SAN JOSE, Calif. — The American University of Armenia (AUA) is cultivating Armenia’s next generation of entrepreneurs, technology leaders, and world-class researchers, said AUA President Dr. Bruce Boghosian on Monday, December 10, while speaking at ArmTech Congress 2012 about the university’s latest initiatives to foster the development of a knowledge-based economy in Armenia.
This year’s ArmTech conference, hosted by the Department of Civil and Environmental Engineering at Stanford University, brought together more than 120 technology executives, entrepreneurs, academic researchers, venture capitalists and senior Armenian government officials to discuss and explore the development of Armenia’s technology sector.
Boghosian outlined AUA’s current and new programs during a panel focused on the state and direction of research and development in universities, research institutes, and laboratories. Bringing the focus to higher education in Armenia, he introduced AUA’s new Master of Science Degree in Economics and Bachelor of Science Degree in Computational Sciences, emphasizing the potential impact of these two programs on the development of business, technology, and entrepreneurship in Armenia.
“With the bachelor’s degree in computational sciences, we are leveraging Armenia’s existing expertise in physics and mathematics, and combining it with software development to help Armenia produce scientific and engineering software for the world,” explained Boghosian. “Our master’s degree in economics, meanwhile, will prepare business leaders and economic professionals to help guide sustainable economic growth in Armenia and strengthen its position in the global and regional economy.”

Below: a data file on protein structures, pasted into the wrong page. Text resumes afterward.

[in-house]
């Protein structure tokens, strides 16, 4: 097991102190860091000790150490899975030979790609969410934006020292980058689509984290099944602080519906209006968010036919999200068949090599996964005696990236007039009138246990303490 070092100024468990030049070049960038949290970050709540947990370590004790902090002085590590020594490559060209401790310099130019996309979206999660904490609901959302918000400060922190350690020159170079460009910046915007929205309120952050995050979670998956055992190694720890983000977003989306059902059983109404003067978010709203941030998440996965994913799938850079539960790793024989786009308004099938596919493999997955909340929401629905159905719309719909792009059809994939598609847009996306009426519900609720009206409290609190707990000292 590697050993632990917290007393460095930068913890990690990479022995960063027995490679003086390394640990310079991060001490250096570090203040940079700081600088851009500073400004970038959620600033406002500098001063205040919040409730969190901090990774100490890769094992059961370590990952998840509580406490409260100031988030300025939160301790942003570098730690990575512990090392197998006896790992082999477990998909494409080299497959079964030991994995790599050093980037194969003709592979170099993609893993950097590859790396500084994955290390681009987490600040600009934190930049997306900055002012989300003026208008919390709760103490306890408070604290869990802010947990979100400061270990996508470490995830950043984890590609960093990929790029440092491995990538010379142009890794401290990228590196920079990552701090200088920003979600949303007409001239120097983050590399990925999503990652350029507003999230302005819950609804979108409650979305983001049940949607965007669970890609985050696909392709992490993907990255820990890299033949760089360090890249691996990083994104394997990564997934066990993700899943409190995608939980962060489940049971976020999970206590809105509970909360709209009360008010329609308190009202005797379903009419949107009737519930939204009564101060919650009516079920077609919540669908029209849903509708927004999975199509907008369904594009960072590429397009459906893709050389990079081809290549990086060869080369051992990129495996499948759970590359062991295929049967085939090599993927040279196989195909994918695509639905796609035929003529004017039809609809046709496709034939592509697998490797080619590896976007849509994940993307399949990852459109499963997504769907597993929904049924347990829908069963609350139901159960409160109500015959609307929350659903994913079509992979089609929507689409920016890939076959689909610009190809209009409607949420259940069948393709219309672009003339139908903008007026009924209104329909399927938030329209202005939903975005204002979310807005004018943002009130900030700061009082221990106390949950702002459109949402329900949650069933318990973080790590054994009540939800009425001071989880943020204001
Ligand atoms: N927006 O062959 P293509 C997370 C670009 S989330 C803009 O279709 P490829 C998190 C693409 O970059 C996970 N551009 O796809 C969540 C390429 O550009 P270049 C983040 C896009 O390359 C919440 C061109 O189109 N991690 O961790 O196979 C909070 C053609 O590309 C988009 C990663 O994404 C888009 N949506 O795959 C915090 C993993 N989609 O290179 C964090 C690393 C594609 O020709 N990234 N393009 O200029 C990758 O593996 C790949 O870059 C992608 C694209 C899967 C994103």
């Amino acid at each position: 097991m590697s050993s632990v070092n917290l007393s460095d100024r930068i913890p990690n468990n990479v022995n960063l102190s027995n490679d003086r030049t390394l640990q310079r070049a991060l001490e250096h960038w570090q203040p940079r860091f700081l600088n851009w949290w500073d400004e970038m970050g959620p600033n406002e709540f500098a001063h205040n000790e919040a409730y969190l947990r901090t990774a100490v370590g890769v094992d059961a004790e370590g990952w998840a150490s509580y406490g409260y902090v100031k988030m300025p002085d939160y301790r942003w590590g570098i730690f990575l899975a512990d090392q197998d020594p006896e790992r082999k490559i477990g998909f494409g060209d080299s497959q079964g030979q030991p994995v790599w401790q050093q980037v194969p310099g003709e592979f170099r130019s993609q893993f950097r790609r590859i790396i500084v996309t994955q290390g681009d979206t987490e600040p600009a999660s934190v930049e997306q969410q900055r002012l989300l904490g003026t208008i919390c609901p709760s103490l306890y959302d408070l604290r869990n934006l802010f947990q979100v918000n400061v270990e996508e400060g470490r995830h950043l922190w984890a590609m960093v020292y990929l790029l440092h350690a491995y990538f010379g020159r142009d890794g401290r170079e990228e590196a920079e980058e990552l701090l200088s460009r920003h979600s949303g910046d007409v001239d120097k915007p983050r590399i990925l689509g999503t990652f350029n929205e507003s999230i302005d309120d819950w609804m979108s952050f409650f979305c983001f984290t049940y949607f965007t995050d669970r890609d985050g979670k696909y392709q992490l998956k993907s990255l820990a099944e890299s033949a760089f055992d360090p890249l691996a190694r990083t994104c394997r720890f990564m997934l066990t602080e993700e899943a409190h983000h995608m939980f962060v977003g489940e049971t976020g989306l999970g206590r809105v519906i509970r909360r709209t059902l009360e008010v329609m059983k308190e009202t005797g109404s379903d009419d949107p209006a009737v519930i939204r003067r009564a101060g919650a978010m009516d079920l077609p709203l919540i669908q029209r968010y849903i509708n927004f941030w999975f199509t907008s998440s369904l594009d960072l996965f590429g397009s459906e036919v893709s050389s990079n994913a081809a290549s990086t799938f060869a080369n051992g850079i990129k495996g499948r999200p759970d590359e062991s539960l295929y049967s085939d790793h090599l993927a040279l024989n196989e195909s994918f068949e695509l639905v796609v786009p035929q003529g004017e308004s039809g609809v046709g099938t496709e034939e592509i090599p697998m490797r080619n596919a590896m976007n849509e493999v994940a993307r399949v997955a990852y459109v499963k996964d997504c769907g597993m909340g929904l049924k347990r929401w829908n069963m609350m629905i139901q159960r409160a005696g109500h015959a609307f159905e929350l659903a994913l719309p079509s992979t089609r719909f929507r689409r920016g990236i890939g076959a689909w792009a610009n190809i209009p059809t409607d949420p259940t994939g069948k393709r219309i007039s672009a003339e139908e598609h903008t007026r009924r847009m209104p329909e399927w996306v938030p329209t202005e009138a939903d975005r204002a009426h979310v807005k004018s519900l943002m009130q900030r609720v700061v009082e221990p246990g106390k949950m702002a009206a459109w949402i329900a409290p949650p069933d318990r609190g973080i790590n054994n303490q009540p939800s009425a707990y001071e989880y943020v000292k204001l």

Boghosian illustrated how these changes have already begun taking shape in the halls and classrooms of AUA, with students coming together to imagine and create new and innovative businesses.
“We have had two business plan competitions in the last month,” he said. “Some of our students have gone further and actually started new high-tech companies. For example, the latest AUA student startup is called Verium, and it is working on cryptographic solutions to combat counterfeiting and identity theft.”
AUA is the early stages of planning a cross-disciplinary entrepreneurship center to inspire and incubate new businesses such as these, explained Boghosian, adding that it is the university’s intention to bring to Armenia the model of integrating education and entrepreneurship in universities.
Among the many other successes stories highlighted by Boghosian during his presentation was AUA’s Turpanjian Rural Development program, which has trained 600 people and helped developed 60 new rural businesses.
Since opening its doors in 1991, AUA has graduated more than 2,000 professionals, noted Boghosian, adding that the vast majority of those graduates have remained in Armenia to become valuable leaders of its society and economy.
Today, the university is gearing up to launch an undergraduate program for the fall of 2013, offering bachelor’s degrees in business, English and communications, and computational sciences. These new programs will provide Armenian students access to a liberal arts education focused on building a foundation of general knowledge, specialization in skills and career preparation.
“But to make all this work, we are constantly looking for funding opportunities, foreign research collaborations, and grant partners,” Boghosian said, urging members of the audience to join the University’s mission. “Consider this an invitation to come join us in this effort. This university is worth your involvement and your investment.”
ArmTech 2012 is organized through the joint efforts of the Government of Armenia, the USAID-funded Enterprise Development and Market Competitiveness (EDMC) Project, Enterprise Incubator Foundation (EIF), ViaSphere Technopark, Armenian Development Agency (ADA), Synopsys Armenia, the Armenian American Chamber of Commerce and Groupement Interprofessionnel International Armenien (G2IA).